North Bay Utopian Communities
We revisit the many fascinating cults and communes that have flourished in the North Bay's illustrious utopian history.
By Leilani Clark
Founded: Faith healer Madame Emily Preston experienced a spiritual awakening in the early 1870s, and by 1885 she'd conjured a thriving village on Oak Mountain, outside of Cloverdale, centered around her Christian-tinged "religion of inspiration."
Beliefs: An all-seeing "X-ray eye," alcohol-rich herbal tonics and a direct personal relationship with God were all part of the Preston way. Less a utopian community than a health-oriented religious colony, Preston attracted people nationwide to experience the Madame's healing powers; some stayed to worship at the altar of the Free Pilgrim's Covenant Church. Critics called it quackery, but they had obviously not partaken of those magnificently potent medicinal spirits.
Unraveling: While numbering 150 at its peak, the population of the village began a steady decline into obscurity after the death of founder, prophetess and major employer Emily Preston in 1909.
Remnants: Most of the buildings—including an abandoned mansion long used as a party pad for Cloverdale teenagers—were destroyed in a fire in 1988. The church still stands, along with a few of the houses, and restoration efforts have been made by the Preston Historical Society.—L.C.
Founded: In 1875, Thomas Lake Harris brought his Brotherhood of the New Life colony from the East Coast to the foothills north of Santa Rosa. He called the place the "Eden of the West" and soon amassed dozens of followers, drawn by the British spiritual leader's mad charisma.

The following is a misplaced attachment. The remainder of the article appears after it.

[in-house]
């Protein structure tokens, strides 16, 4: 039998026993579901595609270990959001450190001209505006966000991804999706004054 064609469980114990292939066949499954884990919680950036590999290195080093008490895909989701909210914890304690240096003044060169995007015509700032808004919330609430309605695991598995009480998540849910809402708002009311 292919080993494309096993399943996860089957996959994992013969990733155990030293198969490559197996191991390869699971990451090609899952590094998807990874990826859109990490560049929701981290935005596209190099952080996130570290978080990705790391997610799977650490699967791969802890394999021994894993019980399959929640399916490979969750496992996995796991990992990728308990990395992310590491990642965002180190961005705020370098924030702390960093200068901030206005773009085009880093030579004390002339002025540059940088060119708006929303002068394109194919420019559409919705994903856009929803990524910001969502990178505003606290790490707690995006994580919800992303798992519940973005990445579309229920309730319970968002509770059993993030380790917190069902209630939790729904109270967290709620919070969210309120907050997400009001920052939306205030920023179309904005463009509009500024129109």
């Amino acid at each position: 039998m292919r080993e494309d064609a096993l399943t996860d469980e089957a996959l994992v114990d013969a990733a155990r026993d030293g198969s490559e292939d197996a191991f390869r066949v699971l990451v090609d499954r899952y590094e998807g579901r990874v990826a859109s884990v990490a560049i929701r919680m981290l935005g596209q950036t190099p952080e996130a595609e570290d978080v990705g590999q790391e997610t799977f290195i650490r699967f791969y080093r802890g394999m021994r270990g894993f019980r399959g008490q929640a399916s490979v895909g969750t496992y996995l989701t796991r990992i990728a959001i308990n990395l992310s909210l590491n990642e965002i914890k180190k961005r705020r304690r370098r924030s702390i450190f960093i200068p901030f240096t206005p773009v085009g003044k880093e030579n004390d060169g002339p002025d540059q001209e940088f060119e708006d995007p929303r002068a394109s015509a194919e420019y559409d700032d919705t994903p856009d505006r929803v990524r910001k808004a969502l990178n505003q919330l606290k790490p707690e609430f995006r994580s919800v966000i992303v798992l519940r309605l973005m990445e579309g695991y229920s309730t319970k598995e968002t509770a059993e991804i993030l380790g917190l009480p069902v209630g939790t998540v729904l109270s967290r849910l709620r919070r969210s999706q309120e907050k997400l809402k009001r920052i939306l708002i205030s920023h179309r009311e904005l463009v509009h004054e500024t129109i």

Beliefs: Cosmic sexuality, breath-work called "divine respiration," extraterrestrial beings and Jesus as benevolent hermaphodite were all part of Harris' wild cosmology. He believed that fairies were real, and liked to reside in the female bosom. Partakers of wine as a "divine and celestial substance," the Brotherhood cultivated acres of vines, producing some of the country's best wine.
Unraveling: With his reputation shot to tatters by a San Francisco Chronicle reporter's accusation of sexual advances, Harris abandoned the commune. He left it in the hands of Kanaye Nagasawa, who successfully ran the winery for 40 more years.
Remnants: The ruins of the winery still exist, just off Round Barn Boulevard. Graffiti-covered wine casks and collapsed roof beams guard larger rooms strewn with debris, rat-droppings and remnants of the just-passing-through, whether those looking for a place to lay their heads, or the ghost of Jane Lee Waring, who was known in the 1880s for wandering the property in Turkish garb, smoking a pipe. A park named for Nagasawa opened nearby in 2007.—L.C.
The Icaria-Speranza Colony
Founded: In 1881, French immigrants moved to Cloverdale to begin a colony inspired by Etienne Cabet's Travel and Adventures of Lord William Carisdall in Icaria. The Icarians planted vineyards, wheat, fruit trees and flower gardens on 885 acres and set about making real Cabet's enlightened communist utopia.